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I've been home all week building a fixture for a product we are developing at work and thought that I'd share the type of things I do when not doing the hobbyist thing.

The purpose of this fixture is to align a piece of mylar film with an injection molded part so the two can be laser welded together. It consists of a plate with two locating dowels to position the film, a lower assembly to hold and register the molded part and an upper assembly to hold and register a mask to block off areas that are not to be welded. In addition, there is a clamping platten built into the lower assembly that can squeeze the whole mess together with 175 pounds of force, putting the molded part and the film in intimate contact with each other. The upper assembly also has a latching mechanism that is easy for the operator to use but still able to resist the clamping force. The clamping mechanism utilizes a shuttle riding on ball bearing in angled slots to multiply the force of a pneumatic cylinder by four.

This fixture mounts on a linear slide inside an enclosure (last months project) that contains the laser, and feeds it under the laser at a steady rate to fuse the two parts together.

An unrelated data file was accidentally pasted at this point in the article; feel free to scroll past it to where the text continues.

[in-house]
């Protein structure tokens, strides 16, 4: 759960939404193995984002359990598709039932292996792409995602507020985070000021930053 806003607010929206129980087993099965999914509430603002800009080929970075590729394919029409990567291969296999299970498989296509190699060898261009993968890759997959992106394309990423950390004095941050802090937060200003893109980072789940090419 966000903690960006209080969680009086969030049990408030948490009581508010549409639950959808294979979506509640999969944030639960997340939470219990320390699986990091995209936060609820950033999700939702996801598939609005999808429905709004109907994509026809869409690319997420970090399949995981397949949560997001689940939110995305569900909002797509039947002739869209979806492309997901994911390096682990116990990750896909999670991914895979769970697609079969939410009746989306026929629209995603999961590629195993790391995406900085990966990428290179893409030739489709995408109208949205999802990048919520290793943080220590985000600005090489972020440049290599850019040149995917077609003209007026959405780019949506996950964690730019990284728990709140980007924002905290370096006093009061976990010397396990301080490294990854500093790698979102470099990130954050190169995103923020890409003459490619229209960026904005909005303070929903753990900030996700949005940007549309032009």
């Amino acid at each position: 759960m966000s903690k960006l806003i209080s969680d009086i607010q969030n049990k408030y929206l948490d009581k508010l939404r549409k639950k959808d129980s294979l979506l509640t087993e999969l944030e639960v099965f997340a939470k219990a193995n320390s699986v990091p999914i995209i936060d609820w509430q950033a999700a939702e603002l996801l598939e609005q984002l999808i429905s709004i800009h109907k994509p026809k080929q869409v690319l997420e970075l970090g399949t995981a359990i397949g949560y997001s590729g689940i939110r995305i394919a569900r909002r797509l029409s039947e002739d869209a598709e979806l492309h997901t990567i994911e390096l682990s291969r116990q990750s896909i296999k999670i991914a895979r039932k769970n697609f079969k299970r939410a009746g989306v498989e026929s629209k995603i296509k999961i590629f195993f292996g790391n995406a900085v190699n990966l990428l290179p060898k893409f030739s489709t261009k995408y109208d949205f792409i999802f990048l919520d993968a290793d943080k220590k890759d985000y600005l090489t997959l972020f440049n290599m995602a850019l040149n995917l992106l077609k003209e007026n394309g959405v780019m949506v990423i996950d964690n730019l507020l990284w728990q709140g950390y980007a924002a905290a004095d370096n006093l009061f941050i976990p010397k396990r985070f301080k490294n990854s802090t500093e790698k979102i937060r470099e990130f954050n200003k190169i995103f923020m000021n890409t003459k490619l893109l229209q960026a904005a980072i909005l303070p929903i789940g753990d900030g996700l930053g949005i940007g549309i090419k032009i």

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nice work Tom
It looks like it could be 007's suitcase. Very high-tech looking.

Very cool Tom!!
That is one hi-tech sandwich press you have made there Tom Big Grin

I'm sure that seeing it assembled doesn't do justice to the skill, precision and time (design and machining) to make such a part. How many hours went into that?

Very nice work.
Thanks guys. Now if it only works...


I started on it Friday and finished it up this morning, so...about 40 hours or so including assembly. The project has been in the research and design phase for the last eight months or so, so it's nice to start making some hardware, although we have taken delivery on several injection molded parts.

Impressive work Tom, very nice!!

Always being nosey,, is that bench top laminated Maple? Lol (Have one just like it.)
Yup, laminated maple and well used.


Nice work Tom (as usual) Is it done by cranks or CNC?
Thanks Greg.

It's all cranked unfortunately. The CNC is on my Christmas list. Angel

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